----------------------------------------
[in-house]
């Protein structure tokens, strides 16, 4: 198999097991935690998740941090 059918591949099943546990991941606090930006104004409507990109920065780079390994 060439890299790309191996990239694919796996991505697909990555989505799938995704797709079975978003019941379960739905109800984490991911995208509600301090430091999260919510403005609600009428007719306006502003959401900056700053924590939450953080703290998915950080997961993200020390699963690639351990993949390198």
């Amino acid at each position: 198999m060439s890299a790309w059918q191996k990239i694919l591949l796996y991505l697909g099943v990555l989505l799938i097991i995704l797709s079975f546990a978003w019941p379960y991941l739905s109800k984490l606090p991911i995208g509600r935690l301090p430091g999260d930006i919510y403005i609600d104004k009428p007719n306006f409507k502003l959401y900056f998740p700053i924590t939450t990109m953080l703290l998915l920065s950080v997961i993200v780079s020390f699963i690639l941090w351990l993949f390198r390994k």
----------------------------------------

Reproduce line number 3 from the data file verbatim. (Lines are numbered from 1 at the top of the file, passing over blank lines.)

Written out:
């Amino acid at each position: 198999m060439s890299a790309w059918q191996k990239i694919l591949l796996y991505l697909g099943v990555l989505l799938i097991i995704l797709s079975f546990a978003w019941p379960y991941l739905s109800k984490l606090p991911i995208g509600r935690l301090p430091g999260d930006i919510y403005i609600d104004k009428p007719n306006f409507k502003l959401y900056f998740p700053i924590t939450t990109m953080l703290l998915l920065s950080v997961i993200v780079s020390f699963i690639l941090w351990l993949f390198r390994k």